# firewall-cmd --zone=public --permanent --add-port=5900-5999/udp

Creating a New Zone

If you wish to create an entirely new zone, such as myoffice, which is what I have done in CentOS 8 Server, then you can do so as follows. This zone can be managed like any of the other zones that exist in firewalld:

# firewall-cmd --permanent --new-zone=myoffice

Once this new zone has been added to firewalld, the service must be restarted:

# firewall-cmd --reload

Changing Zone/Interface Assignments

Each interface on the CentOS 8 System must be assigned to a zone. In addition to assigning a zone to an interface, you can also reassign a zone that has been previously assigned to an interface using the firewall-cmd command. The following command will change the enp0s3 interface to the trusted zone:

# firewalld-cmd --zone=trusted --change-interface=enp0s3

Masquerading

Masquerading in networking is just another term for Network Address Translation (NAT). When a CentOS 8 Server is used as a gateway to the Internet for a network of nodes on an internal LAN, masquerading allows these nodes to use the same IP address as the Centos 8 Server when communicating over the Internet. This hides the internal IP address of each node on the LAN and also alleviates the need to assign individual public IP addresses to every node on the LAN. You can use the following command to determine whether masquerading is already enabled on the firewall:

# firewall-cmd --zone=external --query-masquerade

You should use the following command to enable masquerading permanently in the firewall:

# firewall-cmd --permanent --zone=external --add-masquerade

Implementing Port Forwarding 

Port forwarding is a network technique which allows network traffic arriving at the firewall via the Internet (when masquerading is also implemented) on a specific port to be forwarded to a particular system node on the LAN. An example of port forwarding is explained as follows. Suppose that we have a CentOS 8 Server acting as a gateway for our network. Assume that one of our network nodes is configured as a web server with a static IP address of 192.168.1.34/24 assigned. If the web server is set to listen on port 80 for traffic at that IP address, then when a request for a web page for the site domain on that server comes in from the Internet to the CentOS 8 Server gateway, if port forwarding for web traffic is configured on the CentOS 8 Server to redirect those requests to the node at the IP address of 192.168.1.34/24, then the web server will properly receive the request and serve up the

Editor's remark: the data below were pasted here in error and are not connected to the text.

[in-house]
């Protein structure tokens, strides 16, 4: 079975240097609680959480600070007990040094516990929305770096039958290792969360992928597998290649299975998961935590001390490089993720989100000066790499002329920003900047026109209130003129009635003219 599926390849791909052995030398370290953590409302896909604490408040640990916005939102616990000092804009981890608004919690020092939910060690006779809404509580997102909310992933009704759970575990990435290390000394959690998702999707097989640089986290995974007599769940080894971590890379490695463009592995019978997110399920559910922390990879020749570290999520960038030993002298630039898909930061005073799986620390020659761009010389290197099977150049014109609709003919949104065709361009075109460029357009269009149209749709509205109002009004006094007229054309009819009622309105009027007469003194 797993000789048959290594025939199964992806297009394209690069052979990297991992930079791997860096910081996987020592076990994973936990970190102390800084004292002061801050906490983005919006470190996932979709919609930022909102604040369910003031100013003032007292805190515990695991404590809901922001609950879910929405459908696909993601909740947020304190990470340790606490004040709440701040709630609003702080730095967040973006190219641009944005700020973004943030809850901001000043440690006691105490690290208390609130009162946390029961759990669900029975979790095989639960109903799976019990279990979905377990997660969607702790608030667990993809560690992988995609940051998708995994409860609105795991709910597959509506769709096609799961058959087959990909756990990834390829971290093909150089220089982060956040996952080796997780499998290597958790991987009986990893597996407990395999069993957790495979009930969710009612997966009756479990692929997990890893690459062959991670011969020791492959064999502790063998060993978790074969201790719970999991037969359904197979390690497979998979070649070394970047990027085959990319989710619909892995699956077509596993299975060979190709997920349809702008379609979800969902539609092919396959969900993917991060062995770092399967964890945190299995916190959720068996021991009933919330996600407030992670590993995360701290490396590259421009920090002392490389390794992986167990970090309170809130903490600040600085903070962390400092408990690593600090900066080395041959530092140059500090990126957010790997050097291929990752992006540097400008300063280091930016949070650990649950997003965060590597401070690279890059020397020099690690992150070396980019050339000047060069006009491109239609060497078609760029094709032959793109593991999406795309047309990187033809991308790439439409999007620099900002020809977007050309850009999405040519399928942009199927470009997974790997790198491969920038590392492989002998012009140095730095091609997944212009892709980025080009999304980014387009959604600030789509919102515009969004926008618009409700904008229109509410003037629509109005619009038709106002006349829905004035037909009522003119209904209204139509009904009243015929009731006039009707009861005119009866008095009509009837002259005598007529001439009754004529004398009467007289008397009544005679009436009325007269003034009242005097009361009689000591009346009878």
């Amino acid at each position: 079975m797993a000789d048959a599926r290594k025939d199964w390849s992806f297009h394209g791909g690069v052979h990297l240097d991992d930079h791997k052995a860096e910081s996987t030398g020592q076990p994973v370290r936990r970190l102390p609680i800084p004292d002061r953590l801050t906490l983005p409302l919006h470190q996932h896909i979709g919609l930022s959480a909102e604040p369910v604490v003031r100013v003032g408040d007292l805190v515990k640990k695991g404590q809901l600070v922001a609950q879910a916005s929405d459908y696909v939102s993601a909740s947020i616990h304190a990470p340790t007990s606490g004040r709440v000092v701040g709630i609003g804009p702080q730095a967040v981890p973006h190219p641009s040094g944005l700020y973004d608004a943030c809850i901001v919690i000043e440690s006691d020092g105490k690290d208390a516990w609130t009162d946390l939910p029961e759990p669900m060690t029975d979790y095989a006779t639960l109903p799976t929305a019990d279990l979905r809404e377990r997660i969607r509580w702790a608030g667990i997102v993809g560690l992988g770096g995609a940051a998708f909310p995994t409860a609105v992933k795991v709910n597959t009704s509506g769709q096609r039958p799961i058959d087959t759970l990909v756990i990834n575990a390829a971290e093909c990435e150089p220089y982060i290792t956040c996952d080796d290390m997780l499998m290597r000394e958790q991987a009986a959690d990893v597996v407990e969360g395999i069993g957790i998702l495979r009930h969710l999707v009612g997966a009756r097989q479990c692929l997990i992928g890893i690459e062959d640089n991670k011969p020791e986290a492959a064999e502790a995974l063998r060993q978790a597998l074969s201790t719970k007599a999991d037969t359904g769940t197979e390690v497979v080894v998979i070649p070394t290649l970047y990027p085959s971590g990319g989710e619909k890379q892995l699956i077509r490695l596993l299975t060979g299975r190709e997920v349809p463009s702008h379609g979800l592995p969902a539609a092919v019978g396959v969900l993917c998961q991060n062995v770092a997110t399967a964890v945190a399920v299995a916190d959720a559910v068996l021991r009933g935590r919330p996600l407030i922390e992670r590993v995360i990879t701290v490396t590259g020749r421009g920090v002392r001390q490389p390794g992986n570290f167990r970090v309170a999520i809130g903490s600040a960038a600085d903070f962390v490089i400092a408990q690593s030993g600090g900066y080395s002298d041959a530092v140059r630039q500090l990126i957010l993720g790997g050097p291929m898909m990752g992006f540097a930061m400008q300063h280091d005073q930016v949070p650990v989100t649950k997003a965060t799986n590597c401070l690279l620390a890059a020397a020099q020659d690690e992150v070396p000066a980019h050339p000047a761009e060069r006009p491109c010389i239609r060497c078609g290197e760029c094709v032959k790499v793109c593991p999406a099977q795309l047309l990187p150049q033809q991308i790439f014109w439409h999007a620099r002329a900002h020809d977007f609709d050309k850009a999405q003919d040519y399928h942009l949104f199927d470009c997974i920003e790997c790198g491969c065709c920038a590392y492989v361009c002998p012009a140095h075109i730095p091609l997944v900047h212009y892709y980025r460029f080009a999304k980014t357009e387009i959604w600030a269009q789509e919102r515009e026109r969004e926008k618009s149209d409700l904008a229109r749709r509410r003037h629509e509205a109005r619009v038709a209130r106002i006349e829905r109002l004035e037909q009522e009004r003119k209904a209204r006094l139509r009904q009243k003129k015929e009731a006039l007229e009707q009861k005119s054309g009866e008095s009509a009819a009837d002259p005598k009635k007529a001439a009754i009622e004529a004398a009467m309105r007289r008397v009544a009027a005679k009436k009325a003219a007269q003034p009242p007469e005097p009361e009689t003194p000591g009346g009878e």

web page back out to the Internet to the originator of the request. To setup port forwarding in CentOS 8, you must first implement masquerading as follows:

# firewall-cmd --zone=external --add-masquerade

Here, we assume that the external zone is the appropriate zone the CentOS 8 Server interface to the Internet is assigned. If we wish to forward from a port to a different local port, the following command would be used:

# firewall-cmd --zone=external --add-forward-port=port=22:proto=tcp:toport=2250

In this example, any TCP traffic arriving on port 22 will be forwarded to port 2250 on the local system. The following command, on the other hand, forwards port 20 on the local system to port 22 on the system with the IP address of 192.168.1.19:

# firewall-cmd --zone=external --add-forward-port=port=20:proto=tcp:toport=22:toaddr=192.168.1.19